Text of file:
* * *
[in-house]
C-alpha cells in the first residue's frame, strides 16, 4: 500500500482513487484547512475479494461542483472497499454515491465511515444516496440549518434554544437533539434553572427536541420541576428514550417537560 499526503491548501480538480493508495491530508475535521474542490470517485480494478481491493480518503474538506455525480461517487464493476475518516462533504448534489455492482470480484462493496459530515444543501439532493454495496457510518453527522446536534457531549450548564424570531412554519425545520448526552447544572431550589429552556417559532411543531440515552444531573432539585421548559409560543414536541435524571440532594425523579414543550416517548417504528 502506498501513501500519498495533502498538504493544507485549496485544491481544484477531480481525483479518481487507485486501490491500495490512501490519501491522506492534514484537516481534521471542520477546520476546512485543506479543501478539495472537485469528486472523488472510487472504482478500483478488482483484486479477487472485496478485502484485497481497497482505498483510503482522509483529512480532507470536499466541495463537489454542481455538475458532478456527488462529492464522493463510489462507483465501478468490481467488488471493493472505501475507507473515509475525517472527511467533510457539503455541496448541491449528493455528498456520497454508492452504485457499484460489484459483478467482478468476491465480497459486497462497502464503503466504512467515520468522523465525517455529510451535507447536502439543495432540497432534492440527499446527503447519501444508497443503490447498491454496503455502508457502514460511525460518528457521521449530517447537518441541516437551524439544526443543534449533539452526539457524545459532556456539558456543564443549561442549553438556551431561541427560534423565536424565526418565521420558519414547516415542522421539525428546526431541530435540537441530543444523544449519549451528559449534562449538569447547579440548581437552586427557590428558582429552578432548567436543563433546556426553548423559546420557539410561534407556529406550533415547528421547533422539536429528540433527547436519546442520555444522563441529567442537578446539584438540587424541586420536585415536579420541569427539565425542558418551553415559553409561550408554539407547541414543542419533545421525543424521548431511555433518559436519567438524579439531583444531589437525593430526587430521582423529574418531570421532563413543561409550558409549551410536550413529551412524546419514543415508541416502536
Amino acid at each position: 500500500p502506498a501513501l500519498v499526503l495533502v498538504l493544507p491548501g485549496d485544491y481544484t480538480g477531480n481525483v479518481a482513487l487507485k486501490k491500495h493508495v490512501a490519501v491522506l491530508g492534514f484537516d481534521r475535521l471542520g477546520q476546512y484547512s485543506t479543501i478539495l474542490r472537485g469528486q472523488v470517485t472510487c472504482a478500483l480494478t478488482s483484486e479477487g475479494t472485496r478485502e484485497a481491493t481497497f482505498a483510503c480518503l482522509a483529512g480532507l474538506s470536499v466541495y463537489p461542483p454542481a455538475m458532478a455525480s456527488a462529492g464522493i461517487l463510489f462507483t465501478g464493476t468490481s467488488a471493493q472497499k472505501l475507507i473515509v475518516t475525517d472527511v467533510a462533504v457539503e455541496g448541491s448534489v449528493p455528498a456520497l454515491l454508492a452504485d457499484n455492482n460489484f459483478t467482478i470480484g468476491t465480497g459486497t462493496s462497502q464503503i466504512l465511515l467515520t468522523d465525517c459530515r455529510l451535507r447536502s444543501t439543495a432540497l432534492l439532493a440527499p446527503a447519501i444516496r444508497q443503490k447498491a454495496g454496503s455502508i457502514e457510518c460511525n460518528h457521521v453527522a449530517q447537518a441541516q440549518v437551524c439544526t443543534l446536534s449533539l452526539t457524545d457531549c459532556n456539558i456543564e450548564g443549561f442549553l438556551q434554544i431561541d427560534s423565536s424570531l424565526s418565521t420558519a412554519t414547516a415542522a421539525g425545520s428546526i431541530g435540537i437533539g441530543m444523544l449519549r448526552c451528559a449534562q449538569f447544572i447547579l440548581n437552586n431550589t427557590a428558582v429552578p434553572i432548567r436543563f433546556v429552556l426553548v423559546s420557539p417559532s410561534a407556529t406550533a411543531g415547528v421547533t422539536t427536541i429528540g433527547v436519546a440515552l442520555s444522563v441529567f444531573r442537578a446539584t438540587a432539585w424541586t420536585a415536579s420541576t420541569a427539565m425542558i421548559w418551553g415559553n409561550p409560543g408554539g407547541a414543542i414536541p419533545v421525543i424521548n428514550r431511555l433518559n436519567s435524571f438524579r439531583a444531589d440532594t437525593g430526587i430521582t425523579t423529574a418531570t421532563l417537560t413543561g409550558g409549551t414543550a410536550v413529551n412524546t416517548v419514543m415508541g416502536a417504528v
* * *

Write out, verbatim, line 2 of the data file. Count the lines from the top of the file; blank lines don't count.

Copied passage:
C-alpha cells in the first residue's frame, strides 16, 4: 500500500482513487484547512475479494461542483472497499454515491465511515444516496440549518434554544437533539434553572427536541420541576428514550417537560 499526503491548501480538480493508495491530508475535521474542490470517485480494478481491493480518503474538506455525480461517487464493476475518516462533504448534489455492482470480484462493496459530515444543501439532493454495496457510518453527522446536534457531549450548564424570531412554519425545520448526552447544572431550589429552556417559532411543531440515552444531573432539585421548559409560543414536541435524571440532594425523579414543550416517548417504528 502506498501513501500519498495533502498538504493544507485549496485544491481544484477531480481525483479518481487507485486501490491500495490512501490519501491522506492534514484537516481534521471542520477546520476546512485543506479543501478539495472537485469528486472523488472510487472504482478500483478488482483484486479477487472485496478485502484485497481497497482505498483510503482522509483529512480532507470536499466541495463537489454542481455538475458532478456527488462529492464522493463510489462507483465501478468490481467488488471493493472505501475507507473515509475525517472527511467533510457539503455541496448541491449528493455528498456520497454508492452504485457499484460489484459483478467482478468476491465480497459486497462497502464503503466504512467515520468522523465525517455529510451535507447536502439543495432540497432534492440527499446527503447519501444508497443503490447498491454496503455502508457502514460511525460518528457521521449530517447537518441541516437551524439544526443543534449533539452526539457524545459532556456539558456543564443549561442549553438556551431561541427560534423565536424565526418565521420558519414547516415542522421539525428546526431541530435540537441530543444523544449519549451528559449534562449538569447547579440548581437552586427557590428558582429552578432548567436543563433546556426553548423559546420557539410561534407556529406550533415547528421547533422539536429528540433527547436519546442520555444522563441529567442537578446539584438540587424541586420536585415536579420541569427539565425542558418551553415559553409561550408554539407547541414543542419533545421525543424521548431511555433518559436519567438524579439531583444531589437525593430526587430521582423529574418531570421532563413543561409550558409549551410536550413529551412524546419514543415508541416502536